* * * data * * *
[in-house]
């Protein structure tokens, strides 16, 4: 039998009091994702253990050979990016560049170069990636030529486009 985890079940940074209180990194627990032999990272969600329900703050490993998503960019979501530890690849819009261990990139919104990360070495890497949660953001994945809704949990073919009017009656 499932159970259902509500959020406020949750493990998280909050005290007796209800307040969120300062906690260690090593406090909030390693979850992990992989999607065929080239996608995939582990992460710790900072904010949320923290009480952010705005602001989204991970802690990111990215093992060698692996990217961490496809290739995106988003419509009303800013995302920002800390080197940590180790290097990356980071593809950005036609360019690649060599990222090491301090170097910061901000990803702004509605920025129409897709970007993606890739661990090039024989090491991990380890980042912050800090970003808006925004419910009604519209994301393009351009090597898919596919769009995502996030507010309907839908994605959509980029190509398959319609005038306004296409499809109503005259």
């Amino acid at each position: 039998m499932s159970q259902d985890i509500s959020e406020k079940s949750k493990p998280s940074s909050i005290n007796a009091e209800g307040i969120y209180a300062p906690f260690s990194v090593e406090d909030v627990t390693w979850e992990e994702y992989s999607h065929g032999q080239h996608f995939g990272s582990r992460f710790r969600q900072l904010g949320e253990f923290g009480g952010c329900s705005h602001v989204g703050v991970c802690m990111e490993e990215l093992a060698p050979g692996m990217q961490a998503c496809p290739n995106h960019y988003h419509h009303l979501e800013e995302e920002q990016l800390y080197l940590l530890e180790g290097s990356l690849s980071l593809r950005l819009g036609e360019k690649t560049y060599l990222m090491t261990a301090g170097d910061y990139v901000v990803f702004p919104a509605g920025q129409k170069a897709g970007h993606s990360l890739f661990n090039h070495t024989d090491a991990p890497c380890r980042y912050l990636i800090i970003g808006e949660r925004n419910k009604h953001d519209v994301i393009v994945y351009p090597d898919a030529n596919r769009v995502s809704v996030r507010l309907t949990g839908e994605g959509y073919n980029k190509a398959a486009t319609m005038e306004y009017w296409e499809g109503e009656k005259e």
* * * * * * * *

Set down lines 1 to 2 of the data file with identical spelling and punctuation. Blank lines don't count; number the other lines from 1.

[in-house]
């Protein structure tokens, strides 16, 4: 039998009091994702253990050979990016560049170069990636030529486009 985890079940940074209180990194627990032999990272969600329900703050490993998503960019979501530890690849819009261990990139919104990360070495890497949660953001994945809704949990073919009017009656 499932159970259902509500959020406020949750493990998280909050005290007796209800307040969120300062906690260690090593406090909030390693979850992990992989999607065929080239996608995939582990992460710790900072904010949320923290009480952010705005602001989204991970802690990111990215093992060698692996990217961490496809290739995106988003419509009303800013995302920002800390080197940590180790290097990356980071593809950005036609360019690649060599990222090491301090170097910061901000990803702004509605920025129409897709970007993606890739661990090039024989090491991990380890980042912050800090970003808006925004419910009604519209994301393009351009090597898919596919769009995502996030507010309907839908994605959509980029190509398959319609005038306004296409499809109503005259």